As an eclectic music lover it's always so hard to compile a list of my favorites each year. It's like trying to make someone decide between their best friends...trying to decide which ice cream flavor you like best...which shoes are your favorite. The upside is that I can still love it all and no matter what the ranking (which seriously means very little to anyone but me) I can still enjoy them all in massive quantities anytime I want. Kinda like my friends and ice cream. I've loved a lot of music this year just like every other year but I've definitely enjoyed certain styles and genres more so than others and I've learned a lot more about music this year than I have in years past...I've taken more of an interest in who makes it and how they do it which I think makes me a better listener overall. I'm surprised at my own choices this year to be honest. I've deflected from my country roots and have been truly shocked by how much great electronic based music is out now and more than that how much I LOVE it! My old standard singer songwriter genre still reigns supreme as always in my listing but I have definitely mixed it up all year, paying special attention to the new British invasion as it wear has paid off for my ears, heart and mind. I've had a huge love affair with across the pond artists this year and that's definitely evident in my choices as is the throwback sound that I love lots and lots.
I'm also surprised at something else...
So much of what is experienced in a culture at any given moment can be witnessed in the music, literature and art of the time and 2006 is a banner year for making music that conveys what our struggling nation is feeling. All year I've been struck by how the tragedy that was Hurricane Katrina and what seems to be shaping up as our generation's
My yearly disclaimer:
My list is just that...MY LIST. You can agree with or argue my choices but it won't change the fact that every single album on this list is MONEY, pure and simple. I won't argue the fact that not all of these are musical masterpieces...that's not what I'm about. This isn't the most elitist list I could have compiled either...it's just what I've loved and listened to the most this year. As always, it's all based upon my own personal opinion and my motto has always been and continues to be that opinions are like assholes; everybody's got one...everyone else's seem to stink so much worse and the only one that has the power to impact me is my own.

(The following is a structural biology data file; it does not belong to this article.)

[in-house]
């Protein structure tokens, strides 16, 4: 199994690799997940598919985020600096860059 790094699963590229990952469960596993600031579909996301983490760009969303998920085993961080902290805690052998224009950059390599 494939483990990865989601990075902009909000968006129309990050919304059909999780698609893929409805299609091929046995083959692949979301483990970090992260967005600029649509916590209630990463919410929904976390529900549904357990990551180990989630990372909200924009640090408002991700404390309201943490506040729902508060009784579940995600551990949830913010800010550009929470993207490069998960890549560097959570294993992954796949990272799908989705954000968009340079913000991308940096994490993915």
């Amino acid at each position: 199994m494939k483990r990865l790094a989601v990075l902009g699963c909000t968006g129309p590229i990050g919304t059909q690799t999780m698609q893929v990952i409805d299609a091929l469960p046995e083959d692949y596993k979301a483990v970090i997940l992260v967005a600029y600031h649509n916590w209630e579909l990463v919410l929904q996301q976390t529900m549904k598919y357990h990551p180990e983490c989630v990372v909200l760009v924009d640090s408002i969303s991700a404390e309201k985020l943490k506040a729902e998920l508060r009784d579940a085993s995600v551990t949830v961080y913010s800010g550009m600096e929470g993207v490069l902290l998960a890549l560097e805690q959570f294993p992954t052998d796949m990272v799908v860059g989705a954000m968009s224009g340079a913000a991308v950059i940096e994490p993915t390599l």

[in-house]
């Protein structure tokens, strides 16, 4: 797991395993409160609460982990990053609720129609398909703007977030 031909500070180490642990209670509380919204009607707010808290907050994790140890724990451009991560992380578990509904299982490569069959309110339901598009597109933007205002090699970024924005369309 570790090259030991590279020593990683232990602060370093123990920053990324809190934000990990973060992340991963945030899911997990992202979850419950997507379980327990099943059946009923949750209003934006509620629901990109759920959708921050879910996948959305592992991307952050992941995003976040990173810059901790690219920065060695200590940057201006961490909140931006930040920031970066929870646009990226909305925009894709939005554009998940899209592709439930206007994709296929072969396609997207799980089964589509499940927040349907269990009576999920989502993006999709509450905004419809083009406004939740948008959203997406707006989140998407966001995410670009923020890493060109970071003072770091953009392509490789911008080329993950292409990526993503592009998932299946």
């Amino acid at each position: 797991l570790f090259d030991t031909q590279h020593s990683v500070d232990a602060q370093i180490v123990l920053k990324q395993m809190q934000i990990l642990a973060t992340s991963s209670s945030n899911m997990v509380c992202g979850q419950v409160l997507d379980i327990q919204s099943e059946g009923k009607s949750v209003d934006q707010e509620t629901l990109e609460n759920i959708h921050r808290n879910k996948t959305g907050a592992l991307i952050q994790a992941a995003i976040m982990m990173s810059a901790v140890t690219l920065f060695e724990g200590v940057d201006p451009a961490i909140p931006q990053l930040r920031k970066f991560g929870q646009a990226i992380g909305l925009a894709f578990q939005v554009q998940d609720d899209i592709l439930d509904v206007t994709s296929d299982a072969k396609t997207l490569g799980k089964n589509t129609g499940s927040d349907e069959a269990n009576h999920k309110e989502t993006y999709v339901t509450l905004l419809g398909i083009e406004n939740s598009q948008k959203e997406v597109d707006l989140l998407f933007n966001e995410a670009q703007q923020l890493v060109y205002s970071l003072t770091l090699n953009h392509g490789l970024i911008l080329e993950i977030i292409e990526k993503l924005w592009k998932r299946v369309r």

So…without further adieu, I give you my virtual love letter to the year that was in music; my top 26 of '06...enjoy!
Dean Fields-Songs On The Mend
In this very intimate look inside the mind of the one left behind, Dean Fields poured his heart and soul into my favorite album of 2006. The title says it all…this is a collection of songs for when you're "on the mend" and is, in my opinion, THE disc to grab to comfort you after love has let you down. Dean's voice is what got me from the start, what had me hanging on until the end of the album...and, what made me play it again and again...but he's not just a pretty voice. His lyrics are honest, his melodies pure and his harmonies will break your heart and then patch it back up again. I've never grown tired of Songs On The Mend and can't fathom I ever will. Having visited with Dean a few times via email, I can tell you that he is gracious, humble and has a lot of music left to write. I cannot thank Andrea enough for introducing me to Dean's music...
"I'm the ash of your lit cigarette, clinging both hands tied to your lips but you only breathe me in to burn me down. In between you needing me and leaving me...be sweet to me, be sweet to me, be sweet to me."
Half Hearted Apology
Gotye-Like Drawing Blood
Wally De Backer (and now you know why he uses a stage name) from the land down under has created what is easily one of the most interesting albums of the entire year. Like Drawing Blood is almost as difficult to describe as Gotye is to pronounce (think along the lines of designer Gaultier). Jumping from sad songs with mellow beats to 60's era sounding pop friendly booty shakin' funk, he's an original musical genius and a magician who pulls something new out of his hat when you least expect it. This Aussie Indie spent just shy of three years collecting sounds (thanks to no budget and no band...hence, Indie) to create this, his first solo album. I think it's safe to say he can quit his day job now because you see, he's actually a drummer for The Basics and I have to wonder how much longer that gig is gonna last when he has this much talent to share with the hungry masses.